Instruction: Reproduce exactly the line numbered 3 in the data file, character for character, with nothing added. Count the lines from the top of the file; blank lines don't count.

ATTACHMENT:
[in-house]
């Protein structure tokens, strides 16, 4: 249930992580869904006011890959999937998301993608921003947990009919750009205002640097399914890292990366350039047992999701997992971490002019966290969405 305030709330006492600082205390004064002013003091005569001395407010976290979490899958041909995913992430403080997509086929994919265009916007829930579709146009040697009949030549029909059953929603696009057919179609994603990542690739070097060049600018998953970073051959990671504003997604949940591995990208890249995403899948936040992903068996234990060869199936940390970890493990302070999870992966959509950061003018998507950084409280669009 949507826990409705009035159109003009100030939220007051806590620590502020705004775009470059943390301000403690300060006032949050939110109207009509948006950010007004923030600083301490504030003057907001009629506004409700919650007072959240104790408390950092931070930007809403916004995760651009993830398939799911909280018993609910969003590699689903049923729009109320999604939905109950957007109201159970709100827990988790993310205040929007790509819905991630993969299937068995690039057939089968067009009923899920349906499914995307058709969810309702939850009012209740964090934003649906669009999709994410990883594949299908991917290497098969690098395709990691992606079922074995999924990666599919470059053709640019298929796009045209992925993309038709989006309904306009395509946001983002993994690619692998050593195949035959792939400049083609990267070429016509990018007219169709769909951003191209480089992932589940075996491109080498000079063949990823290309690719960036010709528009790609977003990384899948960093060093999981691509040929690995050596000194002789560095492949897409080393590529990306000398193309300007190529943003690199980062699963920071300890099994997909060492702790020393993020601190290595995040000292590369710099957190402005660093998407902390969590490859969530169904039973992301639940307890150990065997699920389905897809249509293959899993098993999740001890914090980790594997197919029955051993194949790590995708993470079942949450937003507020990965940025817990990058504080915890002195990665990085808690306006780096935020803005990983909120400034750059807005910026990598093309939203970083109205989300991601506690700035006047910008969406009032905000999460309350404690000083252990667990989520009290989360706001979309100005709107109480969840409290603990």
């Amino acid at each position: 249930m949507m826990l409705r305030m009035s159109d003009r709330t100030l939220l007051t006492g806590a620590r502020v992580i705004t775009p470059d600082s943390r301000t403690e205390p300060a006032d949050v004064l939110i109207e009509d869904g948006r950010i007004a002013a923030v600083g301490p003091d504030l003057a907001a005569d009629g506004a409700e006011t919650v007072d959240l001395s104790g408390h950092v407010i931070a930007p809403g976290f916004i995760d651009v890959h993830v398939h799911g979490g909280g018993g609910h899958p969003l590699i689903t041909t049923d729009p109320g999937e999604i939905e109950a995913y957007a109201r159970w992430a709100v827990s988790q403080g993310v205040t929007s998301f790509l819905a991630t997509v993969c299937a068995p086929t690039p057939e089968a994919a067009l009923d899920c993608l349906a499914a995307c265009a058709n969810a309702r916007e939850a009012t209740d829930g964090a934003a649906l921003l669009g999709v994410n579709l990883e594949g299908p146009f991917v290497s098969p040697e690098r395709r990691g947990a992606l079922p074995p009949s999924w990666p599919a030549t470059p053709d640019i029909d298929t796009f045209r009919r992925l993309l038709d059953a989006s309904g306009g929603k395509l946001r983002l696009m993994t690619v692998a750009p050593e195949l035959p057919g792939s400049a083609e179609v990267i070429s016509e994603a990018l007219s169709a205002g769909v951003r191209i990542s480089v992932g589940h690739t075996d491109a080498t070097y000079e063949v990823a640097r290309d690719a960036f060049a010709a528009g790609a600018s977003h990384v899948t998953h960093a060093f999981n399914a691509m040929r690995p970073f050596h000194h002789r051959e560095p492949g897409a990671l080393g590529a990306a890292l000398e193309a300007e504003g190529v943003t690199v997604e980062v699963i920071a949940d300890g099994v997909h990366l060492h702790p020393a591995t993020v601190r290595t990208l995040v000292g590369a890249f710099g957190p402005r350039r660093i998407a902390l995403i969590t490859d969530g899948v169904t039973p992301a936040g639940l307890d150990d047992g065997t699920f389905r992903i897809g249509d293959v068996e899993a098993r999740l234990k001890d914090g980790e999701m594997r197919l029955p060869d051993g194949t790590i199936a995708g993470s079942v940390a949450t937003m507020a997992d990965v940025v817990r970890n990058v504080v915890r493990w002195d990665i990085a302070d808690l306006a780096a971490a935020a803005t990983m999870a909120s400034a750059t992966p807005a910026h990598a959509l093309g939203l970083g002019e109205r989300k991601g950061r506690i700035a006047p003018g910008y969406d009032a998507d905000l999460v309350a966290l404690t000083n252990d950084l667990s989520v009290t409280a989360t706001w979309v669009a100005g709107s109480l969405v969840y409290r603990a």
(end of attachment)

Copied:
């Amino acid at each position: 249930m949507m826990l409705r305030m009035s159109d003009r709330t100030l939220l007051t006492g806590a620590r502020v992580i705004t775009p470059d600082s943390r301000t403690e205390p300060a006032d949050v004064l939110i109207e009509d869904g948006r950010i007004a002013a923030v600083g301490p003091d504030l003057a907001a005569d009629g506004a409700e006011t919650v007072d959240l001395s104790g408390h950092v407010i931070a930007p809403g976290f916004i995760d651009v890959h993830v398939h799911g979490g909280g018993g609910h899958p969003l590699i689903t041909t049923d729009p109320g999937e999604i939905e109950a995913y957007a109201r159970w992430a709100v827990s988790q403080g993310v205040t929007s998301f790509l819905a991630t997509v993969c299937a068995p086929t690039p057939e089968a994919a067009l009923d899920c993608l349906a499914a995307c265009a058709n969810a309702r916007e939850a009012t209740d829930g964090a934003a649906l921003l669009g999709v994410n579709l990883e594949g299908p146009f991917v290497s098969p040697e690098r395709r990691g947990a992606l079922p074995p009949s999924w990666p599919a030549t470059p053709d640019i029909d298929t796009f045209r009919r992925l993309l038709d059953a989006s309904g306009g929603k395509l946001r983002l696009m993994t690619v692998a750009p050593e195949l035959p057919g792939s400049a083609e179609v990267i070429s016509e994603a990018l007219s169709a205002g769909v951003r191209i990542s480089v992932g589940h690739t075996d491109a080498t070097y000079e063949v990823a640097r290309d690719a960036f060049a010709a528009g790609a600018s977003h990384v899948t998953h960093a060093f999981n399914a691509m040929r690995p970073f050596h000194h002789r051959e560095p492949g897409a990671l080393g590529a990306a890292l000398e193309a300007e504003g190529v943003t690199v997604e980062v699963i920071a949940d300890g099994v997909h990366l060492h702790p020393a591995t993020v601190r290595t990208l995040v000292g590369a890249f710099g957190p402005r350039r660093i998407a902390l995403i969590t490859d969530g899948v169904t039973p992301a936040g639940l307890d150990d047992g065997t699920f389905r992903i897809g249509d293959v068996e899993a098993r999740l234990k001890d914090g980790e999701m594997r197919l029955p060869d051993g194949t790590i199936a995708g993470s079942v940390a949450t937003m507020a997992d990965v940025v817990r970890n990058v504080v915890r493990w002195d990665i990085a302070d808690l306006a780096a971490a935020a803005t990983m999870a909120s400034a750059t992966p807005a910026h990598a959509l093309g939203l970083g002019e109205r989300k991601g950061r506690i700035a006047p003018g910008y969406d009032a998507d905000l999460v309350a966290l404690t000083n252990d950084l667990s989520v009290t409280a989360t706001w979309v669009a100005g709107s109480l969405v969840y409290r603990a």